Urban legends were a part of every playground paradigm in the 1990s, perhaps brought on in part by the hugely popular children’s book series Scary Stories to Tell in the Dark by Alvin Schwartz. The series featured disturbingly matter-of-fact retellings of some of the most famous urban legends and folktales, shot through with the magical terror of Stephen Gammel’s memorable illustrations. With the 1998 horror-thriller Urban Legend, the 90s saw its obsession with urban legends come alive with a creative serial killer that forced their victims to live inside popular urban legends—and die in them. Every generation has their stories, cautionary tales of things that happened to “a friend of a friend,” but really never happened at all. Here are four of the most memorable urban legends from the 90s.
People Lick Too
A young girl, home alone for the night, lies in her bed unable to sleep. She keeps hearing the same sound, a drip drip drip somewhere outside her dark room. Each time she hears the sound she puts her hand down beside her bed where her golden retriever always sleeps. Each time the dog licks her hand, and she feels comforted knowing he is there to keep her safe. The sound goes on for a couple hours, with the girl continuously letting the dog lick her hand. Finally, she puts her hand down and her dog is no longer there. When the dog doesn’t respond to her calls, she musters her courage and goes to find him and find the source of the dripping noise. She keeps calling him, and following the noise to the bathroom down the hall. When she turns on the light, she can tell the sound in coming from the bathtub, obscured by a shower curtain. When she pulls back the curtain she sees her dog, gutted and hanging from the showerhead, dripping blood into the tub. On the wall beside the dog is scrawled in big, bloody letters People Lick Too.
Footprints in Snow
A 15-year-old girl is home alone one snowy winter night watching television on the couch. The TV is next to a large sliding glass door, and it is pitch black outside in the yard. Suddenly, she sees an old man standing at the sliding glass door staring in at her. Terrified, she grabs the telephone from the table beside her and pulls a blanket over her head. She calls the police and as she waits from them to arrive she stays under the blanket, too afraid to move. When the police arrive, they go to the backyard and look for footprints in the snow. There are none—but when they come inside they see watery footprints on the floor behind the couch. The man had been inside the house standing behind her. What she had seen was his reflection in the glass door.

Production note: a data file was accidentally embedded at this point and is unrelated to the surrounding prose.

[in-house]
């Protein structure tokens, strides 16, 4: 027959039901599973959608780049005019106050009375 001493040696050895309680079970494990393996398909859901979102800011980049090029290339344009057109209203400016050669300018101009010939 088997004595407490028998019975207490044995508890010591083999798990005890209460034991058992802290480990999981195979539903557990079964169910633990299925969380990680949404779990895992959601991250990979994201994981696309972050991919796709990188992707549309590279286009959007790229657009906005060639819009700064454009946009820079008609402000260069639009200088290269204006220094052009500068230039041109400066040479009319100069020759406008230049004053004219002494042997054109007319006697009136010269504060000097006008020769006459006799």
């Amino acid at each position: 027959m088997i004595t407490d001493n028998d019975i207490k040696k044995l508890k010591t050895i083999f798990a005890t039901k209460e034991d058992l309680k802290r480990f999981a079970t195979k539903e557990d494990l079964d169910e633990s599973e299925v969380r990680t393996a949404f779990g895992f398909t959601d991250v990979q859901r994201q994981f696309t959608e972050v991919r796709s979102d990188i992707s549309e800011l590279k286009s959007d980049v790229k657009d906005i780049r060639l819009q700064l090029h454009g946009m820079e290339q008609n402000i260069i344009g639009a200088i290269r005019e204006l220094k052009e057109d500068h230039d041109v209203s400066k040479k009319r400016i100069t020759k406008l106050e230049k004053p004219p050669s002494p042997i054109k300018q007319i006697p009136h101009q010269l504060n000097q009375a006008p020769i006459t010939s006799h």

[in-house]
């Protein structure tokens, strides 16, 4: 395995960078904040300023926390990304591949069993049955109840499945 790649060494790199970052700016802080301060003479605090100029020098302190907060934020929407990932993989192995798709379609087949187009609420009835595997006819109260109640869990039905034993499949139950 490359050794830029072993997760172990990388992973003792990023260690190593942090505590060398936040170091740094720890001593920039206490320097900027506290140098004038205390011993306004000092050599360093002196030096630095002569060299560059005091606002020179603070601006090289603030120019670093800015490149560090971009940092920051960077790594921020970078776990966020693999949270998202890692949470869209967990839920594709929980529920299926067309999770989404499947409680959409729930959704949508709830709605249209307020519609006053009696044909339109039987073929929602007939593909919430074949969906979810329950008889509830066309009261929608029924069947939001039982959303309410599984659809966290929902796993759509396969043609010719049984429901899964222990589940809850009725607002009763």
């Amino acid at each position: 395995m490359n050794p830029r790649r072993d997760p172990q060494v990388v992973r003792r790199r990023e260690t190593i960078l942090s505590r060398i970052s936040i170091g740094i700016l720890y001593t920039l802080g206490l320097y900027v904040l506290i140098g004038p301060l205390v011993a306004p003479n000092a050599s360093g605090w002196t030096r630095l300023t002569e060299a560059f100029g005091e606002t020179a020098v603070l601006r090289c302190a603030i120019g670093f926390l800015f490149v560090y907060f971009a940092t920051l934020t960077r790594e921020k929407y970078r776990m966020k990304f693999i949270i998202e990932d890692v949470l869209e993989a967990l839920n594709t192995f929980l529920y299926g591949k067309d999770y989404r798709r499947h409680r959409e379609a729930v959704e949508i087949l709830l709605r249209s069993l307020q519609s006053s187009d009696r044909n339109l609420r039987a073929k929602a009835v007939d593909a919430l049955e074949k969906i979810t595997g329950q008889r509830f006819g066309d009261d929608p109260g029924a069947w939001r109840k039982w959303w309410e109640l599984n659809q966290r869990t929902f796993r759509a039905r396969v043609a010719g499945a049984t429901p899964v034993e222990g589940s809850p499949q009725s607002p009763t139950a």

Flashing Headlights Gang Initiation
Police officers working with the DARE program have issued a warning concerning gang activity during this weekend. Hopeful new members of the gang will drive down a dark road without their headlights on. The first person to flash their headlights to remind the driver to turn their lights on will be the target of the “initiation game.” They will turn around and follow the driver, either driving them off the road or shooting to kill. Officers are warning the public not to flash their lights at anyone this weekend!
Email chains and news stories spread to concerned adults prompted grave concern, and that anxiety was passed onto the kids as well. Whose parents didn’t fall for this one?
Poisoned Halloween Candy
News reports warn of the dangers of trick-or-treating to this day. But in the 90s, it seemed like every kid’s parents were carefully checking over the loot their kids brought home Halloween night.
Reports of razor blades being found inside candy apples (who ever got a candy apple trick-or-treating?), needles pushed inside candy bars, and ant poison rubbed on chocolate had kids spreading rumors of friends of friends dying Halloween night. There were even reports of cocaine laced treats. The person responsible for the deaths was always a man of pure evil—someone who wanted to kill random kids indiscriminately. Every Halloween, televised news would warn parents of the potential dangers of Halloween night, and would detail the proper way to check the candy for malevolent tampering.
So, what urban legends scared you as a kid or parent?